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Movie Review

‘Born in China’ gets back to nature

If there’s one thing that’s been an issue for the annual Earth Day releases that we see from Disney’s nature documentary division, it’s that they tend to forget they’re dealing with, well, wildlife.

The immersive hi-def footage that the filmmakers have captured in such films as “African Cats” and “Bears” is consistently spectacular. But the series’ insistence on crafting stories with anthropomorphic appeal can make for some moments that strain to fit a template. These particular Disney characters don’t necessarily spring to action on cue, or care whether a scene packs maximum dramatic punch.

It’s a smart move, then, that the franchise’s latest entry, “Born in China,” trains its spotlight on five different remotely located species: pandas, snow leopards, golden snub-nosed monkeys, red-crowned cranes, and Tibetan antelope. (Or, as kids will know them, pretty much the entire cast of “Kung Fu Panda.”) More animals, more material to work with in splicing together the ideal narrative. And really, what sequel isn’t looking to up the ante?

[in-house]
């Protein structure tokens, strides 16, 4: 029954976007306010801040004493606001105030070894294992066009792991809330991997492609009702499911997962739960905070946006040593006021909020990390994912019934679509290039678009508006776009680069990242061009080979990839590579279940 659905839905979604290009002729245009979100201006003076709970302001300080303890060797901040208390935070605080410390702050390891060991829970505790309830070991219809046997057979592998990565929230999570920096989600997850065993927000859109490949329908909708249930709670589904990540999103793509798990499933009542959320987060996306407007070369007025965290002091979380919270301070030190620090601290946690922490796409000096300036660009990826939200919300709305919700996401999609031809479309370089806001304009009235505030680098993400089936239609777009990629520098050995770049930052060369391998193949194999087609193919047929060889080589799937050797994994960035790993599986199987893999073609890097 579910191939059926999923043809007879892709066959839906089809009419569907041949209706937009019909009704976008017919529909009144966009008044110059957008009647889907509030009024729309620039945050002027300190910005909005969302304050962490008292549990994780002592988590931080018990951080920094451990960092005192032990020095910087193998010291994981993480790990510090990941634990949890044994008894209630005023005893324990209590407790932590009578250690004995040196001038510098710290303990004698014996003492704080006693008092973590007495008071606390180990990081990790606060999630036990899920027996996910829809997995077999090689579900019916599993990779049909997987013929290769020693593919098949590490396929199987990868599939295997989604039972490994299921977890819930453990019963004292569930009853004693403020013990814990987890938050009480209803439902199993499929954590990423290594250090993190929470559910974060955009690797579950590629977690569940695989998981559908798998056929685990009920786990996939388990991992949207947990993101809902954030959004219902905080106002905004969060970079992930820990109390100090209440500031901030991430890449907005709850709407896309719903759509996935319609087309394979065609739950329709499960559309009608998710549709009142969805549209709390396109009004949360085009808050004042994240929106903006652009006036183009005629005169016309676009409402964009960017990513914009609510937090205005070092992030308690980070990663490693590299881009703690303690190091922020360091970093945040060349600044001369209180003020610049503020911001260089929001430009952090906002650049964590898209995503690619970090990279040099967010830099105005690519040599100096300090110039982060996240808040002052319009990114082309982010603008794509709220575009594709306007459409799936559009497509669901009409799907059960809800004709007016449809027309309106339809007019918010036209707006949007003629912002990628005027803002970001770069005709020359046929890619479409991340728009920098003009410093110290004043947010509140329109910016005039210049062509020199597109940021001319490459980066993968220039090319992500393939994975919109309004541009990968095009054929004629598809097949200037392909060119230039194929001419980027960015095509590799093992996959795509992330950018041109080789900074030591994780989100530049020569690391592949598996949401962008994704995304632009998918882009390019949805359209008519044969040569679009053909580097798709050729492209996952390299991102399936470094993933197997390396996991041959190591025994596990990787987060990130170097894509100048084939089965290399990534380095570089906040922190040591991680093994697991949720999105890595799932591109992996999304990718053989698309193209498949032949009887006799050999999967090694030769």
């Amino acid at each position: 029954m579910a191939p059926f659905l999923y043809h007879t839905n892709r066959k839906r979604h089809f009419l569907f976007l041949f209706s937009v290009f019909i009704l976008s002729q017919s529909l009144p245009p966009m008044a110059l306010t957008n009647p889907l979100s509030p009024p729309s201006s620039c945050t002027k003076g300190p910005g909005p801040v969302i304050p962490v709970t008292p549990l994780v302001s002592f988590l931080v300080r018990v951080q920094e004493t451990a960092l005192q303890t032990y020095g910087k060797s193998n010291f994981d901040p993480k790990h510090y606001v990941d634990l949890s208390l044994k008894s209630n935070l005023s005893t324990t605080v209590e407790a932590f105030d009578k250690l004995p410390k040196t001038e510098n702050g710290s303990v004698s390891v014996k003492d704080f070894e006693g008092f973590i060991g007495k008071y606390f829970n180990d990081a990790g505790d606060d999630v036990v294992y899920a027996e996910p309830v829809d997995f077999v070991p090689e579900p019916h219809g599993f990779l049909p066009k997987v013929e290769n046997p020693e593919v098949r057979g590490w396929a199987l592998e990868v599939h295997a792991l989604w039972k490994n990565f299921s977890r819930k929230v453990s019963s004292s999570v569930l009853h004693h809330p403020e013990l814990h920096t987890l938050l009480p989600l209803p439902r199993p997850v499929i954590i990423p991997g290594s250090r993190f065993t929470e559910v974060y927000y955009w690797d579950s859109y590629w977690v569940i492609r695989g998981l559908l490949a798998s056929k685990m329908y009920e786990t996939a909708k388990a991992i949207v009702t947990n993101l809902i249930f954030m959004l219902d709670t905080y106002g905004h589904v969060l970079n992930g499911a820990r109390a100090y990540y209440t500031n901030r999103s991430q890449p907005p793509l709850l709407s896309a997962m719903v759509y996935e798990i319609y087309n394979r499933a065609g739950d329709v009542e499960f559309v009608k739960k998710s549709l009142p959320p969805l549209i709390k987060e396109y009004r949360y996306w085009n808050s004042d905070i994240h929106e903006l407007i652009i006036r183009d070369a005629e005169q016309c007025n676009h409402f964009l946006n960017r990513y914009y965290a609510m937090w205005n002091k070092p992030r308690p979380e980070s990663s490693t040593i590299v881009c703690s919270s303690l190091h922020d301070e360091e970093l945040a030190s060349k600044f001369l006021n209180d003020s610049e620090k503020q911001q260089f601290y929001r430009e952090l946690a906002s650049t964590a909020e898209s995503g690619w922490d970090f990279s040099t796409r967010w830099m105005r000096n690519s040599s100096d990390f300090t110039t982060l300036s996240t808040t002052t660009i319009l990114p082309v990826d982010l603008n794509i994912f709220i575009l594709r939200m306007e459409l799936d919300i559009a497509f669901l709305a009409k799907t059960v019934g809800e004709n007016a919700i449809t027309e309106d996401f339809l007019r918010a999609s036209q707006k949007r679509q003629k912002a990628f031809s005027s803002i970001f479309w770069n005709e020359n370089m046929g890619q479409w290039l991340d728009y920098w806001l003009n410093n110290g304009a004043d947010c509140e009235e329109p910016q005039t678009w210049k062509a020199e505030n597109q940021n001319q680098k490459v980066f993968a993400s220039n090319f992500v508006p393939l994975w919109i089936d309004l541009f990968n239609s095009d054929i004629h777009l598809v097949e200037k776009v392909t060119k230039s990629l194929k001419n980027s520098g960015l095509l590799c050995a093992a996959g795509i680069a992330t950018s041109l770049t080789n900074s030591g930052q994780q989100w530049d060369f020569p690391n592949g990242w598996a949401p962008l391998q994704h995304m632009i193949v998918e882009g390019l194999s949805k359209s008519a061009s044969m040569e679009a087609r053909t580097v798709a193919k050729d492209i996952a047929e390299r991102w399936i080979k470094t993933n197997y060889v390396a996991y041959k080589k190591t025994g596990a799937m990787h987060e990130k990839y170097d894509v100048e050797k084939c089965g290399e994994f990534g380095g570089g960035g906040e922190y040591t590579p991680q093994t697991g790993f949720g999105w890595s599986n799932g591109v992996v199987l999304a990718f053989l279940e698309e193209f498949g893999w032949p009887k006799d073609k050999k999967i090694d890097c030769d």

John Krasinski gamely slips into children’s library storyteller mode as the film’s narrator, his wide-eyed delivery easily pictured as he covers an adult panda’s dietary particulars: “Forty. Pounds. Of bamboo. Per day!” No surprise that mother panda Ya Ya and newborn daughter Mei Mei give Krasinski some competition in the star-power department, reminding us with their cuddly lolling and munching why their kind is such an attraction on the zoo circuit. What’s definitely surprising is just how much it takes for a young panda’s tree-climbing impulse to click, as we’re shown through comic backsliding shots and Ya Ya’s “helicopter mom” climb-busting.


Snow leopard Dawa features in the most exotically transportive scenes, as we marvel at seeing the big cat nimbly descend craggy rock faces in pursuit of mountain goats to sustain her two cubs. Her confrontations with rival leopards are not all that the filmmakers apparently hoped for, judging from the narrative massaging these encroachments receive. But parents of little ones take note: We also see shots of Dawa lying perished under a blanket of snow. These images are quietly powerful, and elegantly paired with a coda on cranes and their symbolism in Chinese culture. (Think “every time a bell rings, an angel gets its wings.”)


Monkeys end up supplying the movie’s real drama. While parentally overlooked mischief-maker Tao Tao gets up to the requisite, well, monkey business, he’s also witness to a stunning snatch-and-fly attack by an opportunistic goshawk. It might not be nature on demand, but it’s some scene.

★ ★ ★

Directed by Lu Chuan. Written by David Fowler. Narrated by John Krasinski. At Boston Common, Fenway, suburbs. 79 minutes. G (but, oh, that thorny circle of life).

Tom Russo can be reached at